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Climate Change in Lewisham

Human activity has had a direct impact on the natural world through the emission of greenhouse gases, such as carbon dioxide, as well as the destruction of forests and natural habitats.

There is substantial evidence that climate change is connected to increasing frequency and intensity of extreme weather events such as flooding, heat waves, drought and storms. 

Within a generation, unchecked global temperature rises are forecast to lead to average UK summer temperatures in excess of 30ºC, a halving of annual rainfall, and a 40% increase in extreme rainfall intensity. These kinds of changes will have overwhelming consequences for many residents. 

In Lewisham, the biggest sources of carbon emissions relate to the use of fossil fuels to heat and power our homes or in the fuel of cars and other vehicles on our roads. See our carbon emissions breakdown here.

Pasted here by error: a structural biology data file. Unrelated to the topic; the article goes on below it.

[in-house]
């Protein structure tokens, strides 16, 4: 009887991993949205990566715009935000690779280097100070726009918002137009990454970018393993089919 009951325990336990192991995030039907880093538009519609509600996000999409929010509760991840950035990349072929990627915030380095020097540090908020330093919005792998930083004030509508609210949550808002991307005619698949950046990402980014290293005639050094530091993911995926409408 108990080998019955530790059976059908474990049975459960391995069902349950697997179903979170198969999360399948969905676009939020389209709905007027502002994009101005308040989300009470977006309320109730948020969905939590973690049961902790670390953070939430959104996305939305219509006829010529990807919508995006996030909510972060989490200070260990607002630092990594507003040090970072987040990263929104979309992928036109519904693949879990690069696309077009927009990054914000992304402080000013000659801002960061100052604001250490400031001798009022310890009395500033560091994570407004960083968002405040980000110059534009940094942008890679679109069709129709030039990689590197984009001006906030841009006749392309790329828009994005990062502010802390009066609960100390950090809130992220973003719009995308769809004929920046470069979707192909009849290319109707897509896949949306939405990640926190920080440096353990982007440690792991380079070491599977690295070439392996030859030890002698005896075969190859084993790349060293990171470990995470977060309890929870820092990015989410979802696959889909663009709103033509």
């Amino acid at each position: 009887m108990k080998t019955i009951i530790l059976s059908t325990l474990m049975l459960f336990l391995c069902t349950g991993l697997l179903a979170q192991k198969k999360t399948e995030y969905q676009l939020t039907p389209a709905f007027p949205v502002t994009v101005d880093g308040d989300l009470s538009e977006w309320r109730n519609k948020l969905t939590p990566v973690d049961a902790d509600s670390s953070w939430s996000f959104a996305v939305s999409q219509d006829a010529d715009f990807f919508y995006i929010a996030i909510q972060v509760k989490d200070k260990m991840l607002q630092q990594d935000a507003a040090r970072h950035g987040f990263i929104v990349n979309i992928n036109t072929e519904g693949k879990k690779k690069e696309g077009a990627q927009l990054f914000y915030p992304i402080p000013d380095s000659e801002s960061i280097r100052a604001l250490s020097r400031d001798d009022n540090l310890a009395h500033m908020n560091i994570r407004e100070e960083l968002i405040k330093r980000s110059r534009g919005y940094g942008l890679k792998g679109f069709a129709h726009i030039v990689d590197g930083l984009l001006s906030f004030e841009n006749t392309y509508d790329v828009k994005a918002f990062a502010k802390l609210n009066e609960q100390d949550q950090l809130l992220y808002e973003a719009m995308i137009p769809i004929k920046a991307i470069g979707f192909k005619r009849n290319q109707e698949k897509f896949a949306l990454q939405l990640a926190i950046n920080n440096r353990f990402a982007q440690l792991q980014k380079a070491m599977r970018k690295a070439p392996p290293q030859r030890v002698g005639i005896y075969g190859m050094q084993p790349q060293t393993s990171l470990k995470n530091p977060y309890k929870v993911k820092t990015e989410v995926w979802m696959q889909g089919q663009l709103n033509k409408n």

The main impacts of climate change in Lewisham are likely to be:

  • warmer, wetter winters
  • hotter, drier summers (which may be especially hot in dense urban areas)
  • more frequent extreme rainfall events, leading to greater risks of flooding, especially in low lying areas near rivers
  • increased greenhouse gas concentrations, leading to greater air pollution
  • increased incidence of wildfires
  • sea level rise, leading to increased risk of flooding near the Thames

You can read more about the work we are doing to tackle the climate emergency in our Climate Emergency Action Plan and by signing up to our enewsletter.

We acknowledge the impact that climate breakdown is already having on the world and recognise the duty we have, alongside all other local and national governments, to take appropriate action to prevent and adapt to these threats. We also acknowledge that cutting carbon emissions brings health, wellbeing and economic benefits. 

Read more about how you can take action on climate change and also prepare for emergencies.  

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